If you love Norfolk food and drink, then save these dates
PUBLISHED: 08:24 07 June 2018 | UPDATED: 10:01 10 June 2018
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'Awareness' days and weeks are great fun, says Andy Newman, but they also serve a useful purpose.
As someone who earns his living through the noble profession of public relations, I am no stranger to the awareness day/week. Arbitrarily designating a particular date as the ‘official’ one on which to celebrate everything from iron filings to squirrels (no really, National Red Squirrel Week is at the end of September) is a tried-and-tested method of capturing journalists’ attention and securing that precious media coverage.
I have even created a few of these campaigns myself in my time. I’m most proud of National Kissing Day (July 6), which nearly two decades ago was an attempt to persuade people to go to the dentist more often, based on a not-at-all-made-up study which showed that bad breath was the number one turn-off to kissing.
The world of food and drink is particularly fond of the awareness campaign. Last week, for example, was both National Barbecue Week and English Wine Week: one a desperate attempt to persuade us that we live in a warmer climate than we actually do - the other to promote domestically-produced wine.
In case simultaneously raw and burnt sausages eaten in the rain aren’t your thing, last Friday was also National Fish and Chips Day. Now my views on both barbecues and battered fish are well-documented, so to save repeating myself (and to protect my Twitter feed from abuse), I’ll simply say that I omitted to mark either occasion.
Much more up my street is World Gin Day, which is this coming Saturday, presumably a global celebration of the newly-trendy spirit. With so many Norfolk-produced versions of the old mother’s ruin being produced, what a great excuse to support our local food and drink industry.
If you overdo the celebrations and are feeling a bit peaky next week, don’t despair, because Healthy Eating Week kicks in on Monday, so you will be able to nurse your poor body through until next Friday, when Beer Day Britain gives you the excuse to start abusing it all over again.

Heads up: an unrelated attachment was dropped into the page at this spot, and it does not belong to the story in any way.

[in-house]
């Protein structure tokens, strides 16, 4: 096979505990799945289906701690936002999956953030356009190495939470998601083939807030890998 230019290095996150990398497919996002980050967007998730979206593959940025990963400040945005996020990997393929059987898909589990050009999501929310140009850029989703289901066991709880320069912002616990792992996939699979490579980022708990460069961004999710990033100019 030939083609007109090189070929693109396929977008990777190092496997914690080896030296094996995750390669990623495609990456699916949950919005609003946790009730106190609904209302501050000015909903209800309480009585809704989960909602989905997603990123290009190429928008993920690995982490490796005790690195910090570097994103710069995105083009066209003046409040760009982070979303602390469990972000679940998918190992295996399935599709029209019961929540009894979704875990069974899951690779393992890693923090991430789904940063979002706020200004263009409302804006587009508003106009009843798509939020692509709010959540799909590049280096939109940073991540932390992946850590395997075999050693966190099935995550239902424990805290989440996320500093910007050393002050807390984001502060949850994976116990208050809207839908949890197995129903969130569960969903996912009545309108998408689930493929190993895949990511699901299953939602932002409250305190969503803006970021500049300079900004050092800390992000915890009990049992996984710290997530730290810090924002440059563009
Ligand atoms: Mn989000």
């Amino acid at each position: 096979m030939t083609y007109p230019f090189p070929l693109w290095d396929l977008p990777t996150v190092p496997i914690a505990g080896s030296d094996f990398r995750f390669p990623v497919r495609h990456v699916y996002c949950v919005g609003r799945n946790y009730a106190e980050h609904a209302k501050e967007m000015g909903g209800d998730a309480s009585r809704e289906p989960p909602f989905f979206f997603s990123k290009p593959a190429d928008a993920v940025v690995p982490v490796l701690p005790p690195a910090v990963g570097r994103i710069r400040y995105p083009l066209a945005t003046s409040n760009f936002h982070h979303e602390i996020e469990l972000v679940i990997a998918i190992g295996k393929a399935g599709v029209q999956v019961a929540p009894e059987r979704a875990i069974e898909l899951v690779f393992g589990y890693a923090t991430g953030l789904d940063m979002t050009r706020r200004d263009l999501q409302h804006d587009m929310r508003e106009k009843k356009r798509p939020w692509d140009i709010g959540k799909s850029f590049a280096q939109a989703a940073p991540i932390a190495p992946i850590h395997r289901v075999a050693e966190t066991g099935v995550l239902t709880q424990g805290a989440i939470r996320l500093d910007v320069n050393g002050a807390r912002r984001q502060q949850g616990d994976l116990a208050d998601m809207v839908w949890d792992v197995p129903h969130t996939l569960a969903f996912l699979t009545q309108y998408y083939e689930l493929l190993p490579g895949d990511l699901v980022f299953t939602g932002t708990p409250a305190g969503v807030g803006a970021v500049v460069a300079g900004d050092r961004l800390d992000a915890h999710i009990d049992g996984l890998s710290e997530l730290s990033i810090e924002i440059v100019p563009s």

It’s easy to make fun of these slightly contrived initiatives, but they do play a valuable role in supporting and promoting those who make their living by making us nice things to eat and drink. If they raise the profile of a particular product, or give a small artisan producer a platform to shout about their lovingly-made product, then that’s all positive.
Much more important for the small-scale producer, though, are the occasions when they get the chance to showcase their produce directly with the consumer. In this age of social media, it is easy to forget how powerful personal, face-to-face interaction can be, but it is hard to overstate how valuable the ability to engage direct with your customers can be.
So by all means spend June celebrating fish and chips, gin, healthy eating, beer and even cream teas (National Cream Tea Day is June 29, just before the start of Wimbledon). But it is also the month when two of the most important opportunities to interact with our fine local producers take place.
The first is the Norwich Food & Drink Festival, which takes place around The Forum on Sunday June 17. As well as the ever-popular Battle of the Bangers, there is a food stage featuring demonstrations from leading local chefs, a pop-up bar, a street food market and a producers’ market – and it’s all free.
And then at the end of the month comes the Royal Norfolk Show, which once again celebrates all that is best about Norfolk food and drink. This year the food stage will feature not just the usual and popular chef demonstrations, but local producers as well.
These events may not have the novelty value of National Day of the Cowboy (July 23) or International Bat Night (August 25), but they do offer us a genuine chance to support our local producers and taste some great food and drink in the process.
PS: Obviously, the most important awareness day in the calendar is Norfolk Day, on July 27.